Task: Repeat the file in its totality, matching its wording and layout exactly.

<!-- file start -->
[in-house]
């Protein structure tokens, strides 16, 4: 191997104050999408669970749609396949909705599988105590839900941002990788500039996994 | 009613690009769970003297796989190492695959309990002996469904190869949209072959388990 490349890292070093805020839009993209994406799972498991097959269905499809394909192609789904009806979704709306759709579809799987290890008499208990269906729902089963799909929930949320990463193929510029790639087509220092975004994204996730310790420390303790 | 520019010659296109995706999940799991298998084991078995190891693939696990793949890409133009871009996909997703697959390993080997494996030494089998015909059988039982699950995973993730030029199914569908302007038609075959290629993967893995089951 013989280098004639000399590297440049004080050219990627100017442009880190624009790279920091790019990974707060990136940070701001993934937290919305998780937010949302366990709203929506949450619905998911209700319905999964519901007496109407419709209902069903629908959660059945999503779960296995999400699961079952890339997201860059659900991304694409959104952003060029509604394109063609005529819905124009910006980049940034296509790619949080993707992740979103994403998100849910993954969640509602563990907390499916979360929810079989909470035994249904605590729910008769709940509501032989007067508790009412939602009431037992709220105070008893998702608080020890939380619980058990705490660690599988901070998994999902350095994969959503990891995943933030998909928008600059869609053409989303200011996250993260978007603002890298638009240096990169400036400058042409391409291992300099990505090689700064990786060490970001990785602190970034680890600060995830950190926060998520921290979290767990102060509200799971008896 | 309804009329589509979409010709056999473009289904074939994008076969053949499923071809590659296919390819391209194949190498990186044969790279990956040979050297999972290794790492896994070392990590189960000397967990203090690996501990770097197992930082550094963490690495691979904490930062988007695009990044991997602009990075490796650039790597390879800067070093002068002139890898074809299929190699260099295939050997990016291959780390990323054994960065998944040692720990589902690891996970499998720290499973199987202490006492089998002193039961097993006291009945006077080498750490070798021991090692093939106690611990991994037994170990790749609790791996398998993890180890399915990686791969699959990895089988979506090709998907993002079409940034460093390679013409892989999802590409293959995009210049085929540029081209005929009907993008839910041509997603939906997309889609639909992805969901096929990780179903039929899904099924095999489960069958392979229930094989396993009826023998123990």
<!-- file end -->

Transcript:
[in-house]
């Protein structure tokens, strides 16, 4: 191997104050999408669970749609396949909705599988105590839900941002990788500039996994 | 009613690009769970003297796989190492695959309990002996469904190869949209072959388990 490349890292070093805020839009993209994406799972498991097959269905499809394909192609789904009806979704709306759709579809799987290890008499208990269906729902089963799909929930949320990463193929510029790639087509220092975004994204996730310790420390303790 | 520019010659296109995706999940799991298998084991078995190891693939696990793949890409133009871009996909997703697959390993080997494996030494089998015909059988039982699950995973993730030029199914569908302007038609075959290629993967893995089951 013989280098004639000399590297440049004080050219990627100017442009880190624009790279920091790019990974707060990136940070701001993934937290919305998780937010949302366990709203929506949450619905998911209700319905999964519901007496109407419709209902069903629908959660059945999503779960296995999400699961079952890339997201860059659900991304694409959104952003060029509604394109063609005529819905124009910006980049940034296509790619949080993707992740979103994403998100849910993954969640509602563990907390499916979360929810079989909470035994249904605590729910008769709940509501032989007067508790009412939602009431037992709220105070008893998702608080020890939380619980058990705490660690599988901070998994999902350095994969959503990891995943933030998909928008600059869609053409989303200011996250993260978007603002890298638009240096990169400036400058042409391409291992300099990505090689700064990786060490970001990785602190970034680890600060995830950190926060998520921290979290767990102060509200799971008896 | 309804009329589509979409010709056999473009289904074939994008076969053949499923071809590659296919390819391209194949190498990186044969790279990956040979050297999972290794790492896994070392990590189960000397967990203090690996501990770097197992930082550094963490690495691979904490930062988007695009990044991997602009990075490796650039790597390879800067070093002068002139890898074809299929190699260099295939050997990016291959780390990323054994960065998944040692720990589902690891996970499998720290499973199987202490006492089998002193039961097993006291009945006077080498750490070798021991090692093939106690611990991994037994170990790749609790791996398998993890180890399915990686791969699959990895089988979506090709998907993002079409940034460093390679013409892989999802590409293959995009210049085929540029081209005929009907993008839910041509997603939906997309889609639909992805969901096929990780179903039929899904099924095999489960069958392979229930094989396993009826023998123990």